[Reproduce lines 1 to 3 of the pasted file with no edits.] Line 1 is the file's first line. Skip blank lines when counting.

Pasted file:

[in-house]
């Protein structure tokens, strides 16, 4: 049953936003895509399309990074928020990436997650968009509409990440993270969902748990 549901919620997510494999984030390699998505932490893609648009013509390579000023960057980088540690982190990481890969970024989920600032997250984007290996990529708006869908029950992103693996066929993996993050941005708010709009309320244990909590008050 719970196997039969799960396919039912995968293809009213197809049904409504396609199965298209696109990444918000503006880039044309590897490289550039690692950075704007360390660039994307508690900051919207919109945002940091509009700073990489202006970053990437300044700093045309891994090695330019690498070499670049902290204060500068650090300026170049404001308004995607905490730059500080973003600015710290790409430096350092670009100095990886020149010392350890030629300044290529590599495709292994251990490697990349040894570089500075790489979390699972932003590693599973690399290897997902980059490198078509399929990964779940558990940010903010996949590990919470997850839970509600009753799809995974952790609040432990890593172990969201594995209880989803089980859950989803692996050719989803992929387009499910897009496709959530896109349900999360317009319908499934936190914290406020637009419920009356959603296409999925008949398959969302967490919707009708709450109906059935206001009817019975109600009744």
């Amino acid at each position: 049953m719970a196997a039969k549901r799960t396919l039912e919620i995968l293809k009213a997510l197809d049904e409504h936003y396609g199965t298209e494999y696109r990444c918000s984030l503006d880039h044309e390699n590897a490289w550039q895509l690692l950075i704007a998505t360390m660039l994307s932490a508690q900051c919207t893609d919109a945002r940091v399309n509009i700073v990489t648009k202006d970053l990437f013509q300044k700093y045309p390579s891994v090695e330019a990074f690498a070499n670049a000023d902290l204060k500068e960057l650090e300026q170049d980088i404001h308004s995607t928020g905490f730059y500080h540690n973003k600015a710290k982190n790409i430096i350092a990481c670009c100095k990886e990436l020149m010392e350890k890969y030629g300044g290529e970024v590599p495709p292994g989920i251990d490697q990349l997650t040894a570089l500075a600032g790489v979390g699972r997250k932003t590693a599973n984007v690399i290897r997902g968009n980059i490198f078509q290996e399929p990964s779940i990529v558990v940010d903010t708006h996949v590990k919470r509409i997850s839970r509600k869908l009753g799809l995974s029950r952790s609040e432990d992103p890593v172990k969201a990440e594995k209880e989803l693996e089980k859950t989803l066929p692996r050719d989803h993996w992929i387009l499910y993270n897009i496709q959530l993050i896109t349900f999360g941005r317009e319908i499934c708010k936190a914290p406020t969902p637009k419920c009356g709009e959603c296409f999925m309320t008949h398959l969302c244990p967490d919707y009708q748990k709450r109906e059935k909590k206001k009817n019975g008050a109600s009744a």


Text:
[in-house]
């Protein structure tokens, strides 16, 4: 049953936003895509399309990074928020990436997650968009509409990440993270969902748990 549901919620997510494999984030390699998505932490893609648009013509390579000023960057980088540690982190990481890969970024989920600032997250984007290996990529708006869908029950992103693996066929993996993050941005708010709009309320244990909590008050 719970196997039969799960396919039912995968293809009213197809049904409504396609199965298209696109990444918000503006880039044309590897490289550039690692950075704007360390660039994307508690900051919207919109945002940091509009700073990489202006970053990437300044700093045309891994090695330019690498070499670049902290204060500068650090300026170049404001308004995607905490730059500080973003600015710290790409430096350092670009100095990886020149010392350890030629300044290529590599495709292994251990490697990349040894570089500075790489979390699972932003590693599973690399290897997902980059490198078509399929990964779940558990940010903010996949590990919470997850839970509600009753799809995974952790609040432990890593172990969201594995209880989803089980859950989803692996050719989803992929387009499910897009496709959530896109349900999360317009319908499934936190914290406020637009419920009356959603296409999925008949398959969302967490919707009708709450109906059935206001009817019975109600009744």
């Amino acid at each position: 049953m719970a196997a039969k549901r799960t396919l039912e919620i995968l293809k009213a997510l197809d049904e409504h936003y396609g199965t298209e494999y696109r990444c918000s984030l503006d880039h044309e390699n590897a490289w550039q895509l690692l950075i704007a998505t360390m660039l994307s932490a508690q900051c919207t893609d919109a945002r940091v399309n509009i700073v990489t648009k202006d970053l990437f013509q300044k700093y045309p390579s891994v090695e330019a990074f690498a070499n670049a000023d902290l204060k500068e960057l650090e300026q170049d980088i404001h308004s995607t928020g905490f730059y500080h540690n973003k600015a710290k982190n790409i430096i350092a990481c670009c100095k990886e990436l020149m010392e350890k890969y030629g300044g290529e970024v590599p495709p292994g989920i251990d490697q990349l997650t040894a570089l500075a600032g790489v979390g699972r997250k932003t590693a599973n984007v690399i290897r997902g968009n980059i490198f078509q290996e399929p990964s779940i990529v558990v940010d903010t708006h996949v590990k919470r509409i997850s839970r509600k869908l009753g799809l995974s029950r952790s609040e432990d992103p890593v172990k969201a990440e594995k209880e989803l693996e089980k859950t989803l066929p692996r050719d989803h993996w992929i387009l499910y993270n897009i496709q959530l993050i896109t349900f999360g941005r317009e319908i499934c708010k936190a914290p406020t969902p637009k419920c009356g709009e959603c296409f999925m309320t008949h398959l969302c244990p967490d919707y009708q748990k709450r109906e059935k909590k206001k009817n019975g008050a109600s009744a």